ISSN: 2640-7604
International Journal of Veterinary Science and Research
Case Report       Open Access      Peer-Reviewed

Double tail anomaly and surgical intervention

Khurram Ashfaq1, Amjad Islam Aqib2*, Babar Rashid1, Muhammad Asif1, Muhammad Fakhar-e-Alam Kulyar1, Rana Faisal Naeem1, Zeeshan Ahmad Bhutta1, Muhammad Shoaib3 and Asma Hamid1

1Department of Clinical Medicine and Surgery, University of Agriculture, Faisalabad-38000, Pakistan
2Department of Medicine, Cholistan University of Veterinary and Animal Sciences, Bahawalpur-63100, Pakistan
3Institute of Microbiology, University of Agriculture, Faisalabad-38000, Pakistan
*Corresponding author: Amjad Islam Aqib, Department of Medicine, Cholistan University of Veterinary and Animal Sciences, Bahawalpur-63100, Pakistan, E-mail: amjadwaseer@gmail.com
Received: 23 May, 2019 | Accepted: 24 August, 2019 | Published: 26 August, 2019
Keywords: Double tail; Congenital disorder; Buffalo calf; Tail affections

Cite this as

Ashfaq K, Aqib AI, Rashid B, Asif M, E-Alam Kulyar MF, et al. (2019) Double tail anomaly and surgical intervention. Int J Vet Sci Res 5(2): 069-070. DOI: 10.17352/ijvsr.000043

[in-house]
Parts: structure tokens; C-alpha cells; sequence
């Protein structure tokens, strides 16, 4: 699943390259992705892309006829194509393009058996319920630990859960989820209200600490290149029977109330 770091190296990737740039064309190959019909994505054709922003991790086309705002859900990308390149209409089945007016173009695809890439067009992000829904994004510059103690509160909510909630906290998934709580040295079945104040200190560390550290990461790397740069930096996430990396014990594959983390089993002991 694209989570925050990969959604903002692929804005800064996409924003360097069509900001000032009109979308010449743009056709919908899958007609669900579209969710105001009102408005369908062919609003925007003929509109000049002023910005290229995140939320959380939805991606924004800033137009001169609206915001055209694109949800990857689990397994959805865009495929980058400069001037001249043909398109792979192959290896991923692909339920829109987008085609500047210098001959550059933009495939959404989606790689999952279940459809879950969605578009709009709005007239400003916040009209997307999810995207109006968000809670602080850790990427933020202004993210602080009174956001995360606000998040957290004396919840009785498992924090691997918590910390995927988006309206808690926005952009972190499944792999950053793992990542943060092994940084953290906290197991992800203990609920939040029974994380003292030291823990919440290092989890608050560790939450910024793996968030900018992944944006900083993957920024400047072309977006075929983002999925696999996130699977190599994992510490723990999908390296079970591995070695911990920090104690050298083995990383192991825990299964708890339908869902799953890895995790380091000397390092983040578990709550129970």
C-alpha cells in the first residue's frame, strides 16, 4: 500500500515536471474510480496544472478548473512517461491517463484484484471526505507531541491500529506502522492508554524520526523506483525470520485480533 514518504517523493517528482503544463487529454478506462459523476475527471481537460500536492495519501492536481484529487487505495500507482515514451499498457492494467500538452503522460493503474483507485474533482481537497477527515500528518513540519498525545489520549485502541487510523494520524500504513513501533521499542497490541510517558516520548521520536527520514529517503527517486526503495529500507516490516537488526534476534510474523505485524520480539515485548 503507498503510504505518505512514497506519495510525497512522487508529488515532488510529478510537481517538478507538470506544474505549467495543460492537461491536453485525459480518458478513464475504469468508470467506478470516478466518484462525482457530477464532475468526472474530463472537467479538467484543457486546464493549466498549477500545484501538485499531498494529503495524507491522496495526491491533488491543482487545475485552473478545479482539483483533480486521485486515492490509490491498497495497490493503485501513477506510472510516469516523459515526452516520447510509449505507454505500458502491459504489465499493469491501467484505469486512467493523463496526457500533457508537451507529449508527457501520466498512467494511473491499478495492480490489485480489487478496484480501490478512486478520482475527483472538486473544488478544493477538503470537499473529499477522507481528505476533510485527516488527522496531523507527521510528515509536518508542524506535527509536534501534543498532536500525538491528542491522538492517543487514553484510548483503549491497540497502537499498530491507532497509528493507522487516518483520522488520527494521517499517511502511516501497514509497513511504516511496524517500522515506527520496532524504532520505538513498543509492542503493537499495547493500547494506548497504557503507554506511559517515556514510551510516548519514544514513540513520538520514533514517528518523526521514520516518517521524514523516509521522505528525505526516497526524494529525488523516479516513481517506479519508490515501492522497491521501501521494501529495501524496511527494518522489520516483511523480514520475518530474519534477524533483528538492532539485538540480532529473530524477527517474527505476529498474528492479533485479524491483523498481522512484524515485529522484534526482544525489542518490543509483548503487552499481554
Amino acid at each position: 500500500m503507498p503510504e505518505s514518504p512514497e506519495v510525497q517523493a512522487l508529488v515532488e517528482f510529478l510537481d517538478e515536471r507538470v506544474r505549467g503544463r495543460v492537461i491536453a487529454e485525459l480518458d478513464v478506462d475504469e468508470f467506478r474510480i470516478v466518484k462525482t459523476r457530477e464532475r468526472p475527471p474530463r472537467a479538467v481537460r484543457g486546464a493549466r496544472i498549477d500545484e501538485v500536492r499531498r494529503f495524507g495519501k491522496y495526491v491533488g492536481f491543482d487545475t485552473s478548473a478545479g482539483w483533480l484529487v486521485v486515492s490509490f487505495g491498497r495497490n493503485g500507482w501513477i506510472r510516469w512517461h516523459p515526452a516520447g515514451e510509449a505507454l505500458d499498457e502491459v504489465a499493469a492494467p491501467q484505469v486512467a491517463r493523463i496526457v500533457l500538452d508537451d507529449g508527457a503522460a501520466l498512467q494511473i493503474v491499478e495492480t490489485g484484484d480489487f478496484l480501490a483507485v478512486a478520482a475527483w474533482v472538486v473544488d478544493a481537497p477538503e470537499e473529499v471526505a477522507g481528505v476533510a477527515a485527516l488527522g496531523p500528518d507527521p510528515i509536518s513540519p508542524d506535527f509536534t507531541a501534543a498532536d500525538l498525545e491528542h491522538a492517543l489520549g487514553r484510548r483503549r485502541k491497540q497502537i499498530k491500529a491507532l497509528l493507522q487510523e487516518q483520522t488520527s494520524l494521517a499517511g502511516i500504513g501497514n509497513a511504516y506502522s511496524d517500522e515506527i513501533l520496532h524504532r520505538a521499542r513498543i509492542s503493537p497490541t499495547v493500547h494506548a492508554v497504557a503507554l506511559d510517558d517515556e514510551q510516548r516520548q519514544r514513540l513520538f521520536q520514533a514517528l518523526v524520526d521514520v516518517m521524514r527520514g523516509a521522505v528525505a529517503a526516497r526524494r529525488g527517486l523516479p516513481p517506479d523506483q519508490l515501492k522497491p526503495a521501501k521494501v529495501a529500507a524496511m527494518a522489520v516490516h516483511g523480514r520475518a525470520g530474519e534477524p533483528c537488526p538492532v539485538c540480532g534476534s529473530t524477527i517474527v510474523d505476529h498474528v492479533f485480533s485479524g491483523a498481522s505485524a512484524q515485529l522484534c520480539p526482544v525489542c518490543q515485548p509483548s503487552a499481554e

Congenital problems can be caused by genetic or chromosomal abnormalities. Some of these problems can be treated through different methods. These methods of treatment depend on the level defection. A twenty-five days old female cross bred buffalo calf was presented at out-door of Department of Clinical Medicine and Surgery, Faculty of Veterinary Sciences, University of Agriculture Faisalabad with a complaint of an extra tail and maggots’ infestation. On complete physical examination abnormal growth was suspected as congenital problem with the presence of second tail. Surgical intervention was proposed as line of action against this anomaly. Xylazine Hydrochloride 0.1mg/kg, Ketamine 3mg/kg, and Lidocaine HCl 2% were used in an anaesthesia protocol. Firstly, maggots were removed manually after filling maggot’s tunnel with Turpentine oil. Then an incision was given around the extra abnormal tail. Absorbable suture (2-0) was applied on subcutaneous tissue by simple continuous suture pattern while sterile silk (1-0) was used to close the skin finally. 1% Ivermectin was injected subcutaneously at the dose rate of 0.6 mg/kg, and Oxytetracycline spray was recommended as the post-surgical antibiotic. The calf was fully recovered without any postoperative complications after fifteen days. Surgical treatment was found successful in current double tail anomaly.

Introduction